|MadSci Network: Physics|
Believe it or not!
Actually, on the equator, I calculated the weight difference should be more like 6 tons.
This is caused by a ficticious force called the Coriolis force . (It's called a ficticious force because it only appears when you're pretending that a rotating reference frame is still. We're on a rotating Earth, and since we think that we're not moving, we see ficticious forces like centrifigal force and the Coriolis force.)
The Coriolis force on a moving object creates an accleration that is proportional to the object's velocity. Ships at rest feel no such force. The direction of the force is in the direction that is both perpendicular to the Earth's axis and also perpendicular to the velocity of the object. For something moving east on the equator, the force is directly up. For something moving west, it's directly down. When you leave the equator, the coriolis force now is at an angle; it has an up-down component and a side- to-side component.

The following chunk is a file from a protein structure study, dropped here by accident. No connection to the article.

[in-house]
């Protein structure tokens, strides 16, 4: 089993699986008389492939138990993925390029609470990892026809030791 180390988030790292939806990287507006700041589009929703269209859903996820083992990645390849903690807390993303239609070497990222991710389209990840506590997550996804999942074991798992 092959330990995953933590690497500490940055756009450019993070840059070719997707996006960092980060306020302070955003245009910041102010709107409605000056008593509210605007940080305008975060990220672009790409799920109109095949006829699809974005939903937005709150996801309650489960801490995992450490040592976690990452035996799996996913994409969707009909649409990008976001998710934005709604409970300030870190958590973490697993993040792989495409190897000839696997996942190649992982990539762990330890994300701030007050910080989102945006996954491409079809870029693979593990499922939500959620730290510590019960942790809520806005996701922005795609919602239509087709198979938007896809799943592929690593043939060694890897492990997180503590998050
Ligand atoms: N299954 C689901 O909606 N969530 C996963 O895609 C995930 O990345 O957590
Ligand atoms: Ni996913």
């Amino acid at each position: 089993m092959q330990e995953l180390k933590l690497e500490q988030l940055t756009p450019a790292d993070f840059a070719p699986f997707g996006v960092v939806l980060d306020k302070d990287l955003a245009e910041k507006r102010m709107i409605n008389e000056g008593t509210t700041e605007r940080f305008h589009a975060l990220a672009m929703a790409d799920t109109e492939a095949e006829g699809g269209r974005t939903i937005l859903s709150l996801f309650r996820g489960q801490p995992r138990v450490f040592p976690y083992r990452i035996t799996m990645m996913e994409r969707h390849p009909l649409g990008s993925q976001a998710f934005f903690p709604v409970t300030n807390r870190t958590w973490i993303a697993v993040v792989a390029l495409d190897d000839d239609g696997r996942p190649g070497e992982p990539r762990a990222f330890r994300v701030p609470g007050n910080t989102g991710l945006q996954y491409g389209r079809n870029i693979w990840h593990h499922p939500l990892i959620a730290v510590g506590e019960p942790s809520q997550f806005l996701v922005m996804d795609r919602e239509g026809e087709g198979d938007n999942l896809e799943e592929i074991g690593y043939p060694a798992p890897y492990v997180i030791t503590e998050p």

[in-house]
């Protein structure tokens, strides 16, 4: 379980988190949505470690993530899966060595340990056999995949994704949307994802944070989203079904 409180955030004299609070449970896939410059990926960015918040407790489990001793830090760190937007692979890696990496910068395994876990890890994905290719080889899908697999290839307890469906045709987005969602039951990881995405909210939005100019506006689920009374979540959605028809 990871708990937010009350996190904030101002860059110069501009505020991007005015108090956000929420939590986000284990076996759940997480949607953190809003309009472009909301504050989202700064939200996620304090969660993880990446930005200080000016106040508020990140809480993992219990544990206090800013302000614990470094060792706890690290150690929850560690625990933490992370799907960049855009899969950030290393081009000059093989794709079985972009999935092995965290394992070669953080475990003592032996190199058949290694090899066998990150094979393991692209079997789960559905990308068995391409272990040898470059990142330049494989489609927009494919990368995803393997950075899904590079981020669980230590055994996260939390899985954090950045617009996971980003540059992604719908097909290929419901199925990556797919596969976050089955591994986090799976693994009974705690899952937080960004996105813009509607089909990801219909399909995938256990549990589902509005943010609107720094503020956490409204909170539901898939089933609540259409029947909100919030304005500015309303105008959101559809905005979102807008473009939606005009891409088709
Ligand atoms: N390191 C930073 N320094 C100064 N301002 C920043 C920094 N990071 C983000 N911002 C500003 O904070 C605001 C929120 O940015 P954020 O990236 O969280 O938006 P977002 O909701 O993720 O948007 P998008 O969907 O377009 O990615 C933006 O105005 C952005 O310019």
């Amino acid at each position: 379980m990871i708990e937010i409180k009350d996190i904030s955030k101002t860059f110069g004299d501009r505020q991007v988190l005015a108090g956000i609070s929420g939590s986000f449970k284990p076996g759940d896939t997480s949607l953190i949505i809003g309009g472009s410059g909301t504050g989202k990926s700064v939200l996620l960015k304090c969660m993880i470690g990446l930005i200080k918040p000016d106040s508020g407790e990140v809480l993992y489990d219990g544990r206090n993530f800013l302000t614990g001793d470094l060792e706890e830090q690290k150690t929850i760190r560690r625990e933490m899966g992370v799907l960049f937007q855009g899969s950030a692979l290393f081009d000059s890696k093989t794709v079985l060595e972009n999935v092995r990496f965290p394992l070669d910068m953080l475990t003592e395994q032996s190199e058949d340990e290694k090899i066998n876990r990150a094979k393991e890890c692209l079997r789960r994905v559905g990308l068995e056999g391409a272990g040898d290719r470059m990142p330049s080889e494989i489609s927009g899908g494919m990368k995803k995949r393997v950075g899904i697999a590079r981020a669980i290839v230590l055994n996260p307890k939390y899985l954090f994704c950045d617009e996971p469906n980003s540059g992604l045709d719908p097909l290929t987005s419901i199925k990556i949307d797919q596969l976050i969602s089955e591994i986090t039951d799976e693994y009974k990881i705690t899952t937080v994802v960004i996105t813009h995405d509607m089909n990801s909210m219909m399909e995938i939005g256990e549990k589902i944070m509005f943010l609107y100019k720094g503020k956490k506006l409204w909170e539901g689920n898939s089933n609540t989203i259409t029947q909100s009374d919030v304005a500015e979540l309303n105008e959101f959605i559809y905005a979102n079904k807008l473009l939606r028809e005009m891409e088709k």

So at the equator, a 20,000 ton ship moving east at 20 knots has an extra 3 tons of coriolis force pulling up on it. A 20,000 ton ship moving west feels like it has an extra 3 tons pulling down. Leaving the equator, the effect drops off as the cosine of the latitude, so at 60 degrees north or south the effect has dropped in half, to the 1.5 ton level that was quoted in your question. If ships could sail near the poles, they would feel no up-down coriolis force at all; it would all be sideways and their weight would not change.
Unlike the oft-quoted effect of toilets spinning the other way in the southern hemisphere, the up-down coriolis force on an east-west moving ship does not depend on which hemisphere you are in; east is always better. (The sideways component of the coriolis force DOES change, though.)
So next time someone says that prevailing east-blowing winds are why east- bound airplane flights are faster than west-bound flights, mention that there's over a 1% difference in effective airplane weight between the two cases, and that might have something to do with it, too!
Try the links in the MadSci Library for more information on Physics.